I was recently consulting with a publishing company that is exploring various ways to digitize and contextualize its content. Knowing that some of the company’s competitors had signed deals with IBM’s Watson, I asked several executives why they had not done a Watson deal themselves. “We think that the market for AI software is rapidly commoditizing, and we believe we can assemble the needed capabilities ourselves at much lower cost,” was this company’s party line. Some particularly knowledgeable managers mentioned that they expected the company would instead make use of open source cognitive software made available from various providers. These potential open source providers are not small vendors; they include, for example, Google, Facebook, Microsoft, Amazon, and Yahoo.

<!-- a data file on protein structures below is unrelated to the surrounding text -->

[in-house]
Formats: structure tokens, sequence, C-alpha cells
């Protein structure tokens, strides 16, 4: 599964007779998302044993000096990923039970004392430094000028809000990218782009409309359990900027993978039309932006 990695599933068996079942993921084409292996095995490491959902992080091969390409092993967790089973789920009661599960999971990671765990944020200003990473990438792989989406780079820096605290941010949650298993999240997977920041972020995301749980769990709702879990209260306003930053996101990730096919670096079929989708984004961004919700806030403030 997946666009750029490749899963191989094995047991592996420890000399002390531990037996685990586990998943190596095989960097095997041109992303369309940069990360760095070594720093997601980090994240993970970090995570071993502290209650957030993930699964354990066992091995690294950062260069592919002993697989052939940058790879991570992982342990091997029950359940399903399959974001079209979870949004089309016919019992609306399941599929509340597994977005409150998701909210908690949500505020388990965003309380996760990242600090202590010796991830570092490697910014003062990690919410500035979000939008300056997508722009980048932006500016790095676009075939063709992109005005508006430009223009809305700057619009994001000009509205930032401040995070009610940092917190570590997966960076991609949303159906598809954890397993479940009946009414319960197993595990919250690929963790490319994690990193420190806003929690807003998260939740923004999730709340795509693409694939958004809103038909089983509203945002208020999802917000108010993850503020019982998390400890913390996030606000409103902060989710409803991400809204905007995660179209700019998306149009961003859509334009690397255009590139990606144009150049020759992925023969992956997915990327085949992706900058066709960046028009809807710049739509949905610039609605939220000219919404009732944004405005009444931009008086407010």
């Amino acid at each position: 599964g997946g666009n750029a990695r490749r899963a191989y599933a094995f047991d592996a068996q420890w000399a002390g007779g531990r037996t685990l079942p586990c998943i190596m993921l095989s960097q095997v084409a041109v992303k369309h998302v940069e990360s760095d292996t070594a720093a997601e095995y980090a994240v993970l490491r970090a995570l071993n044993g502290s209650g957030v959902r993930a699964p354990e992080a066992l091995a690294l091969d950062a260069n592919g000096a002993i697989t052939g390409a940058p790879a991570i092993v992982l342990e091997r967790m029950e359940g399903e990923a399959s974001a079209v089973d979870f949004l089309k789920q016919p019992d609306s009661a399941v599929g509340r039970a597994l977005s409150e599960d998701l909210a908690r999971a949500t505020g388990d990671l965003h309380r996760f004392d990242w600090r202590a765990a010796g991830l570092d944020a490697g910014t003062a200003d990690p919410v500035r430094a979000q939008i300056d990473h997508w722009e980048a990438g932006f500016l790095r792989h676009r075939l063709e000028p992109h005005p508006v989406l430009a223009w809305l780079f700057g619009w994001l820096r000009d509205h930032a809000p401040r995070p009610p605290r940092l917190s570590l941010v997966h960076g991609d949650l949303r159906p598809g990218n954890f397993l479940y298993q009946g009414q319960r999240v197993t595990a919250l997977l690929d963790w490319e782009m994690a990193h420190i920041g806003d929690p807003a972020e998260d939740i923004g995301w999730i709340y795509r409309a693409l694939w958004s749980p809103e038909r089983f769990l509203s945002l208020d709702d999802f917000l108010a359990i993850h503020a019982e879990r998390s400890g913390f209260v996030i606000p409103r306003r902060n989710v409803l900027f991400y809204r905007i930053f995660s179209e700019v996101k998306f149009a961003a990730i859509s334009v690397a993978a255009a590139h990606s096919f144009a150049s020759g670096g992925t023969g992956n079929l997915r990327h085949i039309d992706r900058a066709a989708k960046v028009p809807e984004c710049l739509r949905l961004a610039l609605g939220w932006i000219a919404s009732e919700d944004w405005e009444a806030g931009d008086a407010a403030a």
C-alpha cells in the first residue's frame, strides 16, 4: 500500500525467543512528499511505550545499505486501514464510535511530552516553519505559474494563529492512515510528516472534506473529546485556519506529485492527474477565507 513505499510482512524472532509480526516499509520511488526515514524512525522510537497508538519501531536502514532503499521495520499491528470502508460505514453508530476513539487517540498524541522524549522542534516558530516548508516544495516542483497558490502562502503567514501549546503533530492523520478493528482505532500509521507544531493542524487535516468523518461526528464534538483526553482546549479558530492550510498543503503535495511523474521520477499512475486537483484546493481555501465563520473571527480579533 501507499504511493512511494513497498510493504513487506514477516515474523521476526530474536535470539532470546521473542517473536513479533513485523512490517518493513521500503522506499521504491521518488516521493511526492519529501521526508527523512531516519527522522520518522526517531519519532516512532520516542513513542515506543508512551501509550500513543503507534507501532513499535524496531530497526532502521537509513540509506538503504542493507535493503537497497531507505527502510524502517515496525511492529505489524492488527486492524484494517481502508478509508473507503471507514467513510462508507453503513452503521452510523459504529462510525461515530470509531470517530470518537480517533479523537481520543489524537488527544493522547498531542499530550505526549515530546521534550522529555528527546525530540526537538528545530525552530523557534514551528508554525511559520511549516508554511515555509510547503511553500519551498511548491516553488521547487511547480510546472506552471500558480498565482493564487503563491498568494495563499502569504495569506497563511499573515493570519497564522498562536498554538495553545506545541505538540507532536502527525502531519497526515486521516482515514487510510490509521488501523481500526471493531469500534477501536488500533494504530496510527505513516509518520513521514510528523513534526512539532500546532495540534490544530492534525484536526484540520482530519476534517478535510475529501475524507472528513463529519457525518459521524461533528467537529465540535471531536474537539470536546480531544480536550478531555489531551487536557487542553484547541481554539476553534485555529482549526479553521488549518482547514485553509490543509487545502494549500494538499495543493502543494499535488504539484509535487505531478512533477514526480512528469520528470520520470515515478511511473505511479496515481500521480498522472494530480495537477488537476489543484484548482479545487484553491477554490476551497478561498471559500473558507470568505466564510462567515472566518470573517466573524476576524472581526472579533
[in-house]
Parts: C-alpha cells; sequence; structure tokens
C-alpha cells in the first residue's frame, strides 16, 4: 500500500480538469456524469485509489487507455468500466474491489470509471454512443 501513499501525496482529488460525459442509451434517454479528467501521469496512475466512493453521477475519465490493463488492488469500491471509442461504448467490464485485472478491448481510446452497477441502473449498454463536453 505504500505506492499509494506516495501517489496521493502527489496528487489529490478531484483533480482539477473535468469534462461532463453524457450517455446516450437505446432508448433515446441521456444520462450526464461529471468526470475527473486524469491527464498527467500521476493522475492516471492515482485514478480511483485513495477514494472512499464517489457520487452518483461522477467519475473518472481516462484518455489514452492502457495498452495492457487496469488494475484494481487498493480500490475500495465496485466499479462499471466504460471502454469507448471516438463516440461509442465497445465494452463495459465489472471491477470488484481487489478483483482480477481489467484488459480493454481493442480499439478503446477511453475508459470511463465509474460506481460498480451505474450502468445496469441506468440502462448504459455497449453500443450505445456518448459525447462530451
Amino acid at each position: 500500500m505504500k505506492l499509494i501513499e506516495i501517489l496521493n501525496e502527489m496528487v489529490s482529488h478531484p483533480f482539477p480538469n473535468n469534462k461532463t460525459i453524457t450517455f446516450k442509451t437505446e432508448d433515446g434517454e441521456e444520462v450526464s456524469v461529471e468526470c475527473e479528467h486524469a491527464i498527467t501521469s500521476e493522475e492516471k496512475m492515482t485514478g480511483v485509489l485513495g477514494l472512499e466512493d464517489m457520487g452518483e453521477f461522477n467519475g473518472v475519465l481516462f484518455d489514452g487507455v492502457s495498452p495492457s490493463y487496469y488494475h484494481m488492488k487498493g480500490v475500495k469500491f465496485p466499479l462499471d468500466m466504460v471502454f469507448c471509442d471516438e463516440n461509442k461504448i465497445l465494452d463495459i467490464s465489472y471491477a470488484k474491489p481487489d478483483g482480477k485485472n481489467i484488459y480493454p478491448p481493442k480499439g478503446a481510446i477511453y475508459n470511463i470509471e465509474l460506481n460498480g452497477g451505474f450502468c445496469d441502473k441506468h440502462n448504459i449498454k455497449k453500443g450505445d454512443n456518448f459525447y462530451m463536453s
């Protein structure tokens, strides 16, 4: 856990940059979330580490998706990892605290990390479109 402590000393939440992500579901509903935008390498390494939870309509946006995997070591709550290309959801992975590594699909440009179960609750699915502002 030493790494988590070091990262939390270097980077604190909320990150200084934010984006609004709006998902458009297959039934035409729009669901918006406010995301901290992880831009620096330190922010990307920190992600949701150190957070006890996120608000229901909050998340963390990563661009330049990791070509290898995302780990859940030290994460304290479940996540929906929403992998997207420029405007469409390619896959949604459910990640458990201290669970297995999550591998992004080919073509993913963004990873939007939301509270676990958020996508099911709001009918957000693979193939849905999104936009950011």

Upon hearing this company’s strategy, I was initially a bit surprised. Could machines that can think already be so cheap and available? How could the cognitive software market be commoditized when the marketplace is relatively new? Why would developers of exotic “deep learning” and machine learning software give it away for free? How can IBM expect to make $10B in Watson revenues if it’s not clearly better than the free alternatives?